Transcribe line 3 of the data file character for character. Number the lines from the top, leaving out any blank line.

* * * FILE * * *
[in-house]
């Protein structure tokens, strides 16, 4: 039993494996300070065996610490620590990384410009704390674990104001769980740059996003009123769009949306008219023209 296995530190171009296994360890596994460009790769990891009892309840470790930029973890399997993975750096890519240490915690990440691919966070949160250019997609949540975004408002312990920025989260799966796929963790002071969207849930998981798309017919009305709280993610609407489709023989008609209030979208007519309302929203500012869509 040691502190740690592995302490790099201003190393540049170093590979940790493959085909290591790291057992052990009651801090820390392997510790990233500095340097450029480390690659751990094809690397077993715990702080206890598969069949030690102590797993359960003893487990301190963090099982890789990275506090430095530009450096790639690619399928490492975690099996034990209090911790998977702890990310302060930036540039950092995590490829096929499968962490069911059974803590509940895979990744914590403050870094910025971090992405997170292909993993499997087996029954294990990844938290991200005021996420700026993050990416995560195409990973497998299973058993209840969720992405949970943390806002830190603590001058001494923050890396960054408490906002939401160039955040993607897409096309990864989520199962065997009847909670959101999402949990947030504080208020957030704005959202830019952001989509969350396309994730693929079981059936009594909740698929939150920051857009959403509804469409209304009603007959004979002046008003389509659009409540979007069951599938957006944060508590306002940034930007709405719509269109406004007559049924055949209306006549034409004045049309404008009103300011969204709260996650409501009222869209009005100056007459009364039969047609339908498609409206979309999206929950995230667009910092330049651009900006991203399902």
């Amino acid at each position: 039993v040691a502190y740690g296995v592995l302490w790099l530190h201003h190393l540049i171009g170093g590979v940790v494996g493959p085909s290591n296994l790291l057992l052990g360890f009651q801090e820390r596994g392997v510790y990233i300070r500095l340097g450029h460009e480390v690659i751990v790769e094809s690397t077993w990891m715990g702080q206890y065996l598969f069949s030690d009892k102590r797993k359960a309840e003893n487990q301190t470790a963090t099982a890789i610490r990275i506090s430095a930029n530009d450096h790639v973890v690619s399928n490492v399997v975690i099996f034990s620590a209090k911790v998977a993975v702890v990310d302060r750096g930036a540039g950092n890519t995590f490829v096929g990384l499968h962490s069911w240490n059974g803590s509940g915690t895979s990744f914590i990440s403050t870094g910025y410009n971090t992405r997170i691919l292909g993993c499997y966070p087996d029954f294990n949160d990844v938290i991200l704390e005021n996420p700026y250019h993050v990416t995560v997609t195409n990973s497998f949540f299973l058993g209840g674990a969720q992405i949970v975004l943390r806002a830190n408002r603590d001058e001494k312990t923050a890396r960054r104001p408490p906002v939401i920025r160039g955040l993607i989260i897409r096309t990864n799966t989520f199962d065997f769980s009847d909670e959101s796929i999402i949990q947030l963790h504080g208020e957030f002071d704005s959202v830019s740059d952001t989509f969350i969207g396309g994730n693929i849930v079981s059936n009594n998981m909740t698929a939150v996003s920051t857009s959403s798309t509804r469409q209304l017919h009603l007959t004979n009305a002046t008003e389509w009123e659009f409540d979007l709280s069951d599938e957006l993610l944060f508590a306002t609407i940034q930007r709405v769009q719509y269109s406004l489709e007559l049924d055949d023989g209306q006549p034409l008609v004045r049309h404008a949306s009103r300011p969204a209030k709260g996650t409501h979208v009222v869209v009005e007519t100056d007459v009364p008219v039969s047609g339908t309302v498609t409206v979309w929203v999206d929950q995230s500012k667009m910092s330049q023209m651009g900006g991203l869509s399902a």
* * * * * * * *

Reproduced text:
């Amino acid at each position: 039993v040691a502190y740690g296995v592995l302490w790099l530190h201003h190393l540049i171009g170093g590979v940790v494996g493959p085909s290591n296994l790291l057992l052990g360890f009651q801090e820390r596994g392997v510790y990233i300070r500095l340097g450029h460009e480390v690659i751990v790769e094809s690397t077993w990891m715990g702080q206890y065996l598969f069949s030690d009892k102590r797993k359960a309840e003893n487990q301190t470790a963090t099982a890789i610490r990275i506090s430095a930029n530009d450096h790639v973890v690619s399928n490492v399997v975690i099996f034990s620590a209090k911790v998977a993975v702890v990310d302060r750096g930036a540039g950092n890519t995590f490829v096929g990384l499968h962490s069911w240490n059974g803590s509940g915690t895979s990744f914590i990440s403050t870094g910025y410009n971090t992405r997170i691919l292909g993993c499997y966070p087996d029954f294990n949160d990844v938290i991200l704390e005021n996420p700026y250019h993050v990416t995560v997609t195409n990973s497998f949540f299973l058993g209840g674990a969720q992405i949970v975004l943390r806002a830190n408002r603590d001058e001494k312990t923050a890396r960054r104001p408490p906002v939401i920025r160039g955040l993607i989260i897409r096309t990864n799966t989520f199962d065997f769980s009847d909670e959101s796929i999402i949990q947030l963790h504080g208020e957030f002071d704005s959202v830019s740059d952001t989509f969350i969207g396309g994730n693929i849930v079981s059936n009594n998981m909740t698929a939150v996003s920051t857009s959403s798309t509804r469409q209304l017919h009603l007959t004979n009305a002046t008003e389509w009123e659009f409540d979007l709280s069951d599938e957006l993610l944060f508590a306002t609407i940034q930007r709405v769009q719509y269109s406004l489709e007559l049924d055949d023989g209306q006549p034409l008609v004045r049309h404008a949306s009103r300011p969204a209030k709260g996650t409501h979208v009222v869209v009005e007519t100056d007459v009364p008219v039969s047609g339908t309302v498609t409206v979309w929203v999206d929950q995230s500012k667009m910092s330049q023209m651009g900006g991203l869509s399902a």